Traumatic experiences stemming from ‘Kuki’-Meitei bloody clashDeath anxiety among displaced inmates in burning Sanaleibak-Kangleipak

Chakpram Purnima Devi  (UGC’s Junior Research Fellow Independent)
Contd from previous issue
Strictly speaking, dreams are hallucination, flashbacks (a recurrence of a memory, or the experience of reliving an episode from the past,) intense distress and physiological reactions to response to anything reminiscent of the traumatic event, evidence of persistent avoidance of stimuli associated with the trauma, heightened arousal manifested in insomnia, irritability, difficulty concentrating, among others.[96][3]
 DSM-V introduced a preschool subtype of PTSD for children ages 6 years and younger, with exposure to a traumatic or stressful event as a diagnostic criterion. The criteria that are specific to adults, adolescents and children older than 6 years for the diagnosis of PTSD include: Criterion A: Stressor(1 symptom out of 4required);Criterion B: Intrusion Symptoms(1 out of 5 required);Criterion C: Avoidance (1 out of 2 required), Criterion D: Negative Alterations in Cognitions and Mood (2 out of 7 required); Criterion E; Alterations in Arousal and Reactivity(2 required out of 6); Criterion F: Duration (symptoms last for more than one month); Criterion G: Functional Significance (symptoms create distress or functional impairment ;e.g., social, occupational); and Criterion H:Exclusion (symptoms are not due to medication, substance used, or other illness).[90]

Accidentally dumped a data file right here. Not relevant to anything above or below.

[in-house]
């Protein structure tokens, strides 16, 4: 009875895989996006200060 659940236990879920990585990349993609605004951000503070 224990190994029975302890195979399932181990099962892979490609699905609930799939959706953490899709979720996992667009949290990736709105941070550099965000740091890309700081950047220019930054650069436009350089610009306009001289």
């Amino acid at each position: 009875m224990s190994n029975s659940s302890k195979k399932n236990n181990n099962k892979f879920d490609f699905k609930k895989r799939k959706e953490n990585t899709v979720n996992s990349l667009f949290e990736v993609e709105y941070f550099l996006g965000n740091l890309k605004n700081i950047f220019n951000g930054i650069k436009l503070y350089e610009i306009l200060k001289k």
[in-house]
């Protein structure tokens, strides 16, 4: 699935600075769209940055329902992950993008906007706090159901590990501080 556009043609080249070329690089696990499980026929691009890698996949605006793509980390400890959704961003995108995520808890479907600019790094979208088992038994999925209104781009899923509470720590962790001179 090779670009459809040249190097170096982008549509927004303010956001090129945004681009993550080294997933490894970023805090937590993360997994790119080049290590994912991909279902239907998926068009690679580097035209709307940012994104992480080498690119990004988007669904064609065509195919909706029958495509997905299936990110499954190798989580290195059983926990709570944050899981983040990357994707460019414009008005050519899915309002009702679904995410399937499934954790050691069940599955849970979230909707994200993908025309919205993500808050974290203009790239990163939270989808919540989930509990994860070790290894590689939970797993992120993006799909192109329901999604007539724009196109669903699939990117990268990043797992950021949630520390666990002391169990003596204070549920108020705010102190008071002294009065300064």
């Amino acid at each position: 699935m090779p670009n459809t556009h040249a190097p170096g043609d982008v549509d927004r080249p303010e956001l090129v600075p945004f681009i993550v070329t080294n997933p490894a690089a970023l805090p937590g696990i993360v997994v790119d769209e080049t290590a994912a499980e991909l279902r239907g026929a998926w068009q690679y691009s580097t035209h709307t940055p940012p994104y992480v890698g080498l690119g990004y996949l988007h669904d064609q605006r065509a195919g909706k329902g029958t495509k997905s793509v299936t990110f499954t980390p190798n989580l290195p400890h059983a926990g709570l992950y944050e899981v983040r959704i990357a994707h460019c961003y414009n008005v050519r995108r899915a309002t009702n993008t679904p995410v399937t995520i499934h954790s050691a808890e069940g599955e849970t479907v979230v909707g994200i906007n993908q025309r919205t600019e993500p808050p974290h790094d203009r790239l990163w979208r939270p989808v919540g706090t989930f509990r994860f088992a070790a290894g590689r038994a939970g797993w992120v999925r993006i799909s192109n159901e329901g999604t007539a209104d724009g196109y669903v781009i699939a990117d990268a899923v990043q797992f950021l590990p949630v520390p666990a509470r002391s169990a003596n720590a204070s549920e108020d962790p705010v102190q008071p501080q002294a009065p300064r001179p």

PTSD is a mental and behavior disorder[89] that develops from experiencing a traumatic event, such as warfare, sexual, traffic collisions, child abuse, domestic violence, or other threats on a person’s life.[90]Higher rates of post-traumatic stress disorder (PTSD) may occur in regions of armed conflict.[97]It is more common in women than in men.[98]PTSD was known under various terms, including ‘shell shock’, ‘war nerves’, neurasthenia and ‘combat neurosis’.[99]Trauma survivors often develop depression, anxiety disorders, and mood disorders in addition to PTSD.[100]